Recently I had a chance to spend a day with Mary Anna and Miriam Bode (my 1st cousins once removed). Mary Anna, as a teaching missionary for the Presbyterian Church, taught and administered schools in the Sudan, Egypt, and Iran. She now lives in a retirement community in North Carolina. The following story is printed here with her permission:
Camels are said to be arrogant creatures because they know the 100th name of God, or so we are told in the Middle East. They plod along, kick, bite, and are indispensible in many parts of the world, and one memorable day I watched fifty of them play musical chairs.
I was living in Gedaref, close to the Sudan – Ethiopian border. The town had no electricity or running water but it did have a military cantonment and a division of the elite Sudan Camel Corps was stationed there.
November 7, 1960, was a national holiday and we four Presbyterian missionaries in Gedaref were invited to a military revue.
We sat with local dignitaries on bleachers facing the training field which must have been the size of three football fields placed side by side. During the festivities ware machines were displayed, soldiers marched and martial music filled the air.
To close the events a huge circle of chairs was put in place and fifty camels ridden by corpsmen in full military dress paraded onto the field. With a roll of drums each camel moved into position behind a chair. There were a few seconds of silence. Then a second roll of drums. The camels turned and sedately walked clock-wise around the outside of the circle. When martial music replaced the drumbeat, the camels began to run. Their speed increased until the music stopped. The camels then stood beside the nearest chairs and knelt. The corpsmen dismounted, held the reins, and sat in the chairs. But several chairs had been turned upside down.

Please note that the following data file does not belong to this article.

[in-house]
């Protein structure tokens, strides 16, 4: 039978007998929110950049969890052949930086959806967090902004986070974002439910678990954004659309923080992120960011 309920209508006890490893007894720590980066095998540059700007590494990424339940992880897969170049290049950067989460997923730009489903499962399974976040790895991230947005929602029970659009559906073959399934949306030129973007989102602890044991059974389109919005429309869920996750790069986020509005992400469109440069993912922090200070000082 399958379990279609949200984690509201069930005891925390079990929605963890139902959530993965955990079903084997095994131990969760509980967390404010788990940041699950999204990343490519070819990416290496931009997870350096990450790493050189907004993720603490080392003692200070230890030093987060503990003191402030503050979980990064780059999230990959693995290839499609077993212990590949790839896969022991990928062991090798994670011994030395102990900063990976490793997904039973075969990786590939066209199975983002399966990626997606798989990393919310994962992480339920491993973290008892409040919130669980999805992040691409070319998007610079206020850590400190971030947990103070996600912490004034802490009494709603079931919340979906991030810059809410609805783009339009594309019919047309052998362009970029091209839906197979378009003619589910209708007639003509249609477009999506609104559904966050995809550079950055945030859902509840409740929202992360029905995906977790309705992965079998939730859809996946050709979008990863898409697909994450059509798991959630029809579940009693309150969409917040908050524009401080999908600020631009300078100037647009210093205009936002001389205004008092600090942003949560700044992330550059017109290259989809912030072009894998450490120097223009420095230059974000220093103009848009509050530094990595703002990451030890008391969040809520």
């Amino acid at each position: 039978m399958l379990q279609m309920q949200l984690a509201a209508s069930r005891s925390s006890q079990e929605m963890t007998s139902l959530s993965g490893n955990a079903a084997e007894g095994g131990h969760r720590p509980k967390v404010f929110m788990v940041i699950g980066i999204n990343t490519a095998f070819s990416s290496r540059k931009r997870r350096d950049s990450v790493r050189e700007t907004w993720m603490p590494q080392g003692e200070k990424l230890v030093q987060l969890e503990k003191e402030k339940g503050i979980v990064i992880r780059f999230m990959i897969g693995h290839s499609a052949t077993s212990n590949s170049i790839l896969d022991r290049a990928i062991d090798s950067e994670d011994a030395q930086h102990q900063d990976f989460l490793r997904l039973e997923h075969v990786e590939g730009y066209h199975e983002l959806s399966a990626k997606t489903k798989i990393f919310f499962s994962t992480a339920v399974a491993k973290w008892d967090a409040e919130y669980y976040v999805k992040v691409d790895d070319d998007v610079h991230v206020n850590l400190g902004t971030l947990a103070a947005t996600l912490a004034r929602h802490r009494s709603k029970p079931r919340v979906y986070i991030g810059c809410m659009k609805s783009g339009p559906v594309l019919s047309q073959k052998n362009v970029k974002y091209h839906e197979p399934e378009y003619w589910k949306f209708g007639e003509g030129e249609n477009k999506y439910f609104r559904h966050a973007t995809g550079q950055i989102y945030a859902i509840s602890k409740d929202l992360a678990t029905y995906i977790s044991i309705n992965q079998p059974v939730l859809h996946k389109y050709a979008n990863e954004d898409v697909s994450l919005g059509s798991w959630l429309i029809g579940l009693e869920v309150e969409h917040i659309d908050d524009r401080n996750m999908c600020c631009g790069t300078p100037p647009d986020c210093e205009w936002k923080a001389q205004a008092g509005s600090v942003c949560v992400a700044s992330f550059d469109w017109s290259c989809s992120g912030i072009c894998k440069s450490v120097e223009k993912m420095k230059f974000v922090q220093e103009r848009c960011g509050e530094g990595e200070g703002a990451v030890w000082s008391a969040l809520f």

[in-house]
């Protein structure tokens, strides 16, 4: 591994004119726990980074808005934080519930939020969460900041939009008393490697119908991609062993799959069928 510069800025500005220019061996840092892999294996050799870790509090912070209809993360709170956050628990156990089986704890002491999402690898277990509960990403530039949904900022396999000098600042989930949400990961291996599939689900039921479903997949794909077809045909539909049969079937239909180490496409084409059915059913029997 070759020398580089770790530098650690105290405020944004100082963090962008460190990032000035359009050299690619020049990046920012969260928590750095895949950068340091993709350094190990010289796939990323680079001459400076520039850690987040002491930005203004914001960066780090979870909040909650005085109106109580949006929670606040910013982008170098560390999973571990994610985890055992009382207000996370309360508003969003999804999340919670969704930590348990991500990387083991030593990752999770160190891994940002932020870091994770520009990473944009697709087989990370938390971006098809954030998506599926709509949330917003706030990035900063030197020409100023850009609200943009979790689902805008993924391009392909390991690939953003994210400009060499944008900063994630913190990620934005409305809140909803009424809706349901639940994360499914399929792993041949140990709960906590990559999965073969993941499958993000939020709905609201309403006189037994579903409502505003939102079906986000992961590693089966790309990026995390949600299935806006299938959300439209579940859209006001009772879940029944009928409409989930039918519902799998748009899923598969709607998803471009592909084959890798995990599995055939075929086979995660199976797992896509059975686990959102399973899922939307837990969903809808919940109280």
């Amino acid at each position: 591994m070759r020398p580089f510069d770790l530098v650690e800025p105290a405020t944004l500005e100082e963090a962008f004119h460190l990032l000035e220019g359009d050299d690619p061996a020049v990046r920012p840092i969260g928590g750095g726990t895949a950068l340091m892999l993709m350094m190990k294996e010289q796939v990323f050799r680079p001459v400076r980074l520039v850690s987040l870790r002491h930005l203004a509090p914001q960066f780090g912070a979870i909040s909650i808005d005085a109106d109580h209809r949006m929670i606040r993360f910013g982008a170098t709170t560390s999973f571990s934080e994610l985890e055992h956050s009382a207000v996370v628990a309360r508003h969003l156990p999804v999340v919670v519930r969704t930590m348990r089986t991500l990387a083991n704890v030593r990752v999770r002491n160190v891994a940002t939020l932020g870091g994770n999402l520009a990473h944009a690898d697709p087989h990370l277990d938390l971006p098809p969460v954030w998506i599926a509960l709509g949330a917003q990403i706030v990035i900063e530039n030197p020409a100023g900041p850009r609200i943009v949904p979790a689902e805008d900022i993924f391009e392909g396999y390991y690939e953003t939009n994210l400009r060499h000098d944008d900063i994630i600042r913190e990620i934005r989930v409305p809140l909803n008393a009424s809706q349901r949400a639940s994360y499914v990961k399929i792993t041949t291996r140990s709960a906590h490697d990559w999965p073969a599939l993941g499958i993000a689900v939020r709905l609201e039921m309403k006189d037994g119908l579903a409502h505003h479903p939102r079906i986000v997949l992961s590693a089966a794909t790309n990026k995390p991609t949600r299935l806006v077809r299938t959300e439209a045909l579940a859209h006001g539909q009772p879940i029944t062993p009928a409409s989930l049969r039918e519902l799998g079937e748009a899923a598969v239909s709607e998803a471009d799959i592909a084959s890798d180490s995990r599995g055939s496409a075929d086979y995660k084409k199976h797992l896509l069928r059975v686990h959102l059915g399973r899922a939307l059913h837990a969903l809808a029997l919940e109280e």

All of us know the rules of the game. The camels and corpsmen without chairs were eliminated. When the music began again, riders mounted, camels rose, turned clock-wise and again began to run. We cheered enthusiastically. The game went on until only tow chairs, equal distant apart, remained. The three camels raced with tremendous speed. The music stopped; one more elimination. The two remaining contestants faced each other across the huge circle. A single stool stood in the center. When the music began, the two camels ran at unbelievable speed. Again the music stopped. Each camel turned, streaked towards the center, and the game was won when one corpsman slid onto the stool a split second before the other could reach it.
There was a tremendous uproar from the spectators. Martial music again was played and the entire Camel Corps returned. Wreaths of flowers were draped on the winning camel and rider and they were paraded from the field to the cheers of all of us. These protectors of the Sudan border had played a memorable game.
Perhaps camels in far away lands truly do know the 100th name of God.